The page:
Facts About the Feather of "Maat"
- The Ancient Egyptians desired to commit good deeds to not be eaten and to avoid oblivion forever.
- The God "Anubis" is in charge of transporting the deceased who did something terrible to the underworld to be devoured.
- The heart is the most important part of the body of the deceased.
- If the heart is lighter than the Feather, then the deceased will go to heaven.
- If the heart is heavier than the Feather, then the deceased will be eaten and will be doomed to oblivion.
- The mission of monitoring the Judgment was by God "Osiris".
- After passing the process of Judgment successfully, then the deceased will go to heaven, the Field of Reeds or "Aaru".
- Goddess "Maat" was the ancient Egyptian Goddess of balance, law, order, and justice.
- Goddess "Ammut" was responsible for eating the deceased who committed bad deeds.
- The Ancient Egyptians did not want to injure someone, deceive, lie, or do something bad to not disappear in the afterlife.
Funeral Rites in Ancient Egypt
The corpse was wrapped in linen after the organs had been removed and the body had been cleansed, then they put it in a simple coffin or sarcophagus. Egyptian women were hired as "Kites of Nephthys" to encourage the crowds to express their sadness through their cries, how death suddenly came, and the process of weighing the heart. Beside the coffin, the deceased would be buried with other items such as food, drinks, jewelry, beer, bread, and statues, all of these items would be back to life with the soul in the afterlife and might be used by the deceased.
Parts of the Soul
Ancient Egyptian people thought that the soul of the person consents of nine parts which are:
1- The "Akhat" was the physical body.
2- The "Ka" is the astral self.
3- The "Ba" was a human bird.
4- The "Shuyet" was the shadow self.
5- The "Akh" was the self after death.
6- The "Sahu" was an aspect of the "Akh".
7- The "Sechem" was an aspect of the "Akh"
8- The "Ab" was the heart.
9- The "Ren" was the secret name of the person.
The "Khat" has to exist for the "Ka" and "Ba" to acknowledge it after the death. All this information was exerted from "The Book of the Dead".
Instructions for the Deceased: Truthful Swearing to Prepare for Judgment
Some instructions that the deceased should do before passing the process of judgment. The deceased should say the truth and swear that he did not commit such behaviors:
- I have not stolen.
- I have not been violent.
- I have not done wrong.
- I have not destroyed the food offerings.
- I have not told lies.
- I have not reduced the measures.
- I have not stolen the property of the Gods.
- I have not discussed secrets.
- I have not had intercourse with a married woman.
- I have not disputed the King.
- I have not caused (anyone) to weep.
- I have not robbed a parcel of land.
- I have not transgressed the Law.
- I have not struck terror.
- I have not waded in the water.
The Significance of the Ancient Egyptian Mummification
Mummification was an important part of Ancient Egyptian culture and religion as a whole. To the Ancient Egyptian, death was not the end of life, but it was preparation for the afterlife. Mummification was a method of preserving the body from decomposition, allowing the spirit to identify and recognize the body of the deceased so that continues its journey in the afterlife.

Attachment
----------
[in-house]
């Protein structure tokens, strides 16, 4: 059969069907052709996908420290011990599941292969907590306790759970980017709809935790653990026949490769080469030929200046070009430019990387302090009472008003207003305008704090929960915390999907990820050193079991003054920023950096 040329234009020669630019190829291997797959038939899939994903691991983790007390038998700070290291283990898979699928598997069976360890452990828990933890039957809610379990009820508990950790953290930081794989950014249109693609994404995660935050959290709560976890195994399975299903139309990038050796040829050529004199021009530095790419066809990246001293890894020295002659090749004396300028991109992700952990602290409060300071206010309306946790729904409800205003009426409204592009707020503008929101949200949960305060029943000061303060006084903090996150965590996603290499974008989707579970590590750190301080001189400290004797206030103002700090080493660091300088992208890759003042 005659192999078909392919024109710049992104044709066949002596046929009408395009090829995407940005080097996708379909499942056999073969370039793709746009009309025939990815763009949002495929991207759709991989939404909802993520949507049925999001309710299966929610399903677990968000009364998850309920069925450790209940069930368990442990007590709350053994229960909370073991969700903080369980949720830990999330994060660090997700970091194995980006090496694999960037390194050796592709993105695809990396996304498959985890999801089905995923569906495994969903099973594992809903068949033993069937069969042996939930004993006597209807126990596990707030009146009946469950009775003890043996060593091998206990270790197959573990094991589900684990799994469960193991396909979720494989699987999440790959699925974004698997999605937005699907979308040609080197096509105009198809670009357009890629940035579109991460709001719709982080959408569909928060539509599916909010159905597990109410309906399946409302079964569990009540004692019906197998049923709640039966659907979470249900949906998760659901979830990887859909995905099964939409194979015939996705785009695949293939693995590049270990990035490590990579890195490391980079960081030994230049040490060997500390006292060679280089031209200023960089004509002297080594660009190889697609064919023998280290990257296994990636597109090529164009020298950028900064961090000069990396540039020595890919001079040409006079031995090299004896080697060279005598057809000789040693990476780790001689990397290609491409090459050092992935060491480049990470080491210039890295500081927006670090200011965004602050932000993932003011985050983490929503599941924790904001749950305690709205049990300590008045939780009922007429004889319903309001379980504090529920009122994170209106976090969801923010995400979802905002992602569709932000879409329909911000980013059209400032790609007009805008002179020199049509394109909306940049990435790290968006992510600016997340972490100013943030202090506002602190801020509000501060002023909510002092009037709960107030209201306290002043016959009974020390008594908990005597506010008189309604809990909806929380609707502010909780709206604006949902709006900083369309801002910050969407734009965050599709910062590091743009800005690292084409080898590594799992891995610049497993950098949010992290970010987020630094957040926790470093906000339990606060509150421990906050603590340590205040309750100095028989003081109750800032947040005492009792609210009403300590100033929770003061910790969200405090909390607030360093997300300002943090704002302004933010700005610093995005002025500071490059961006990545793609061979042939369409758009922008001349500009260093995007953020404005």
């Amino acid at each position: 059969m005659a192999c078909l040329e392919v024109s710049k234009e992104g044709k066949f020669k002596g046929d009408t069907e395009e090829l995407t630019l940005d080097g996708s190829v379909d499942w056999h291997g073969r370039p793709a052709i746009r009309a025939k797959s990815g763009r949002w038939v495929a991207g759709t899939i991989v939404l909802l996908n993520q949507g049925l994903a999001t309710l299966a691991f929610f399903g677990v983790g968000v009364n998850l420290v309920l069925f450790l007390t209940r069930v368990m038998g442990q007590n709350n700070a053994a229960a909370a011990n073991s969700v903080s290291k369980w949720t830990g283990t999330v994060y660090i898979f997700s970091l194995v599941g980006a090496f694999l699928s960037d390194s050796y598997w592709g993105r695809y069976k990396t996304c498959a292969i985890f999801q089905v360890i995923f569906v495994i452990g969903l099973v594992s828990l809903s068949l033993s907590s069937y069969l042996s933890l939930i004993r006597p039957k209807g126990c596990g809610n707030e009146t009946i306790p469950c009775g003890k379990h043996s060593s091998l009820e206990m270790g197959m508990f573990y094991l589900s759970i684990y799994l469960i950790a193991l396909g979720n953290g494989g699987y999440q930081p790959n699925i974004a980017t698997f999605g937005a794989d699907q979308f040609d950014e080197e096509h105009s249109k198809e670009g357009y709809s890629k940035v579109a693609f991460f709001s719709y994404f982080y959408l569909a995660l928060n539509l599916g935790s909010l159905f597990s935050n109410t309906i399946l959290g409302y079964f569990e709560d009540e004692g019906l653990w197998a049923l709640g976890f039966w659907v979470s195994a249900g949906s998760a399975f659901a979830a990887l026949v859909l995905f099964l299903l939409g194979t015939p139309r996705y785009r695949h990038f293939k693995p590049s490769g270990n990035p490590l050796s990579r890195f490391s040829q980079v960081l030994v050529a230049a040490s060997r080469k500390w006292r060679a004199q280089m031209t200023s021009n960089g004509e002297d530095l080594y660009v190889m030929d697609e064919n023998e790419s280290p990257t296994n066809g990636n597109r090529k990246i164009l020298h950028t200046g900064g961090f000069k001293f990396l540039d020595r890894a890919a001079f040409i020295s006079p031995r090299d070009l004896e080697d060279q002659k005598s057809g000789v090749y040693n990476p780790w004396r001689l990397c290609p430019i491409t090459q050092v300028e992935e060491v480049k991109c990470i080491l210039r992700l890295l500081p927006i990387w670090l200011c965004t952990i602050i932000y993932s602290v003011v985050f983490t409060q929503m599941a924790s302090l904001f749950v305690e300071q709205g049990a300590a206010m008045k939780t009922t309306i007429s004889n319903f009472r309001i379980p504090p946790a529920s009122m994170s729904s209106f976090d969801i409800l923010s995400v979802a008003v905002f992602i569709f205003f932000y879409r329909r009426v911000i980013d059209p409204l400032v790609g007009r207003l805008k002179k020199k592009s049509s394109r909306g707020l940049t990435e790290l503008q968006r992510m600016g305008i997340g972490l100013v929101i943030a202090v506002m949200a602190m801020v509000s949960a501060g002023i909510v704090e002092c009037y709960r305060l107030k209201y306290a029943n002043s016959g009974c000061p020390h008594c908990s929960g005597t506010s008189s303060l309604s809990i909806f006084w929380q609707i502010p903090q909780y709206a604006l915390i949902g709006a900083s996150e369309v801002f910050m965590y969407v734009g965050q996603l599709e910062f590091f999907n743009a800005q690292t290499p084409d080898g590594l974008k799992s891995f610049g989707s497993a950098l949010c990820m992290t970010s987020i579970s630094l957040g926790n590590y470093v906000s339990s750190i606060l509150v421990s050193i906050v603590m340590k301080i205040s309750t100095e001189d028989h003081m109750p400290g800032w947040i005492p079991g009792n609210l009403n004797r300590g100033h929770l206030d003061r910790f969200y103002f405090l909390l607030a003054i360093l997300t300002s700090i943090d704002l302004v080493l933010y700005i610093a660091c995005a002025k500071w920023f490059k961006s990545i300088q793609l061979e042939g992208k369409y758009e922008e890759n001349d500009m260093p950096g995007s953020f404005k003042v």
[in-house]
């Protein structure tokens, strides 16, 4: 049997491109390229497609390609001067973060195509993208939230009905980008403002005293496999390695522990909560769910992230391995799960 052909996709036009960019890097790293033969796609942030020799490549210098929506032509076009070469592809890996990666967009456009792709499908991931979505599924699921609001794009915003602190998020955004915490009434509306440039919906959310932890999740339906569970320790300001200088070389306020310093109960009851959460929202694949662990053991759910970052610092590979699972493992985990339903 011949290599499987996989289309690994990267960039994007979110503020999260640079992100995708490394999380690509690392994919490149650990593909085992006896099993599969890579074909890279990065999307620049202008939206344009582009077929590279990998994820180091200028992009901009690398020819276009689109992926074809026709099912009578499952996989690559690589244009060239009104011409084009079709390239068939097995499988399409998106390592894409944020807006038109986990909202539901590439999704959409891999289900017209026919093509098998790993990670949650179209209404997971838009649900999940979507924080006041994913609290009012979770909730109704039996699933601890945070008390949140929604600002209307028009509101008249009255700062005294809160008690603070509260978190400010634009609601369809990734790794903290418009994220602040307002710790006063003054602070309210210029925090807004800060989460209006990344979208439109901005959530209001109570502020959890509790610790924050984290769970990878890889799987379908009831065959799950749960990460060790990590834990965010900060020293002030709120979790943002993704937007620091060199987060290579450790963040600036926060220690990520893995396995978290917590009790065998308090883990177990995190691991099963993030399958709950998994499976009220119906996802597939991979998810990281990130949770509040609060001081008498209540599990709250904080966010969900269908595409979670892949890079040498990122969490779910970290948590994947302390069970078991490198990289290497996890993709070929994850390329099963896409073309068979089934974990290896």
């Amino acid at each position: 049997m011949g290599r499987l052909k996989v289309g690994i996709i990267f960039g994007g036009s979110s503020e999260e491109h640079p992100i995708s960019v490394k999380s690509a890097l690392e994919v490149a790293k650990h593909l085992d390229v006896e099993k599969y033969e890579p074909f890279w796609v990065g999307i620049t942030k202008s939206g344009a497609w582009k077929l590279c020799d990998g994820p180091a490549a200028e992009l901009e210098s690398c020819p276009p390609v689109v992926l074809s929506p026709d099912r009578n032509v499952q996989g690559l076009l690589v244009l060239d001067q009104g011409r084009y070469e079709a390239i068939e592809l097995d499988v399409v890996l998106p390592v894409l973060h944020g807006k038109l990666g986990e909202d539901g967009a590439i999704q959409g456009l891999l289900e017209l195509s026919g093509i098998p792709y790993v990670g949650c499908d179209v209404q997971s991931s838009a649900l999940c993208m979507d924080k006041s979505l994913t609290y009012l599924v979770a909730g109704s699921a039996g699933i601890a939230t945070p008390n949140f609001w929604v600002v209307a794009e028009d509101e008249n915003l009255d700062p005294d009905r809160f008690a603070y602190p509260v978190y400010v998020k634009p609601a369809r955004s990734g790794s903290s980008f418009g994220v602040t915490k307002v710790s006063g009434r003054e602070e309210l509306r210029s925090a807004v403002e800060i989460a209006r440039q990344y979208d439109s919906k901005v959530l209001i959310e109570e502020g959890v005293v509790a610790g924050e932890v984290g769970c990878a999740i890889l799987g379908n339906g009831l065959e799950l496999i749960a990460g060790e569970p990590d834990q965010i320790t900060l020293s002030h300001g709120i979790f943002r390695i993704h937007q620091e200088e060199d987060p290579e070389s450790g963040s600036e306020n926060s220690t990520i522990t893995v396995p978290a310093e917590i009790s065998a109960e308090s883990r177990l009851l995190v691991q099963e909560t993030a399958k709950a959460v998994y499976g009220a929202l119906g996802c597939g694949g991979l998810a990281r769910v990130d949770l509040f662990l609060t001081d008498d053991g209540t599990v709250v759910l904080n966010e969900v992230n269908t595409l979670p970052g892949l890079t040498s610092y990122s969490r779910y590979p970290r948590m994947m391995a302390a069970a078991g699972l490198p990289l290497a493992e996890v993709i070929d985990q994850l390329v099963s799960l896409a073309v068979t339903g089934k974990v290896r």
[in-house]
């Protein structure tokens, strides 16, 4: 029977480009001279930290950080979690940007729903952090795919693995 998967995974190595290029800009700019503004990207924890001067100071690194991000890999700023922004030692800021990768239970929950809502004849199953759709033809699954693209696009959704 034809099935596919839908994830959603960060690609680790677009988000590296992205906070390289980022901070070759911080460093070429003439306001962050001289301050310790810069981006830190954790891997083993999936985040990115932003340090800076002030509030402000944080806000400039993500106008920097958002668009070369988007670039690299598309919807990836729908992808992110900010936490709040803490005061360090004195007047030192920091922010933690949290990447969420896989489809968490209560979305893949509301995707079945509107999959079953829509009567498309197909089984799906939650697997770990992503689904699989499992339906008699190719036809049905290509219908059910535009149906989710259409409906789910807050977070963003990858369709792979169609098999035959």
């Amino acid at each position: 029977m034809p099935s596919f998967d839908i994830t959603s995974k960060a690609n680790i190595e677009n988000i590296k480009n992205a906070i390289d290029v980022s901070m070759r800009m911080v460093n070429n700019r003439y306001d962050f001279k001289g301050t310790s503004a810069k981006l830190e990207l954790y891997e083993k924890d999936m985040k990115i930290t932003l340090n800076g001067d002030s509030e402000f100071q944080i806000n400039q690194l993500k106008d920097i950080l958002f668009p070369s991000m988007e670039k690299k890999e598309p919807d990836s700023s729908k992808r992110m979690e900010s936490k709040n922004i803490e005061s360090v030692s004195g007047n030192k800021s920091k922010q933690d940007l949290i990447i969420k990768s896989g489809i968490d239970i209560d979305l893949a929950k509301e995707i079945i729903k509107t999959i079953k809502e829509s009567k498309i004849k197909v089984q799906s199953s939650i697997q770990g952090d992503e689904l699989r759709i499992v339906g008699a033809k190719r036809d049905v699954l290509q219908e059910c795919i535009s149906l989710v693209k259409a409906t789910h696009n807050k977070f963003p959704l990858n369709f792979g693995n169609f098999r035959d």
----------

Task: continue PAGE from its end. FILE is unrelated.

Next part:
Mummification entailed removing internal organs and covering the body with natural preservatives such as natron. By following these steps, the body was wrapped in linen bandages and put in a coffin and a tomb.
Mummification was practiced not just by pharaohs and the Royal Kings of Ancient Egypt, but also by the common Egyptians. Mummification was viewed as a technique to guarantee a successful journey into the afterlife, where the soul would be judged by the God "Osiris".
The importance of mummification can be seen in the elaborate tombs and burial practices of the Egyptians. The tombs of pharaohs like Tutankhamun and Ramses II were filled with treasures and offerings for the afterlife. The Book of the Dead, spells, and Hymns, were buried with the deceased’s to help them through their journey to the afterlife.
In general, ancient Egyptian mummification was an important aspect of Ancient Egyptian culture and religion, and it played an important role in their belief in the afterlife.
Ultimately, Mummification was an important part of Ancient Egyptian culture, as Ancient Egyptians believed that it would help the deceased to reach the afterlife safely. Mummification was also a way to honor the deceased, as the body was preserved and treated with respect and a sensitive way, and also seen as a way to ensure the deceased's immortality, as the body was preserved for eternity, you can see it in its original way today which reflects the ingenuity of the Ancient Egyptians.
Video about: Dr. Zahi Hawass explains Ancient Egyptian Mummy Recipe
This video is sourced heritagekeymedia
The process of mummification was also seen as a way to protect the body from decay and to ensure that the body of the deceased would remain intact for the afterlife without decomposing.
Additionally, mummification was a way to connect the deceased with the Gods and Goddesses through the process of judgment. Trips in Egypt have various tour packages to Egypt which include witnessing the greatness of the Ancient Egyptian in the museums. Contact our operation department now so you can arrange your dream trip together, do not hesitate to call us anytime and make sure that Ancient monuments will captivate and inspire you even it's your tenth time to see them.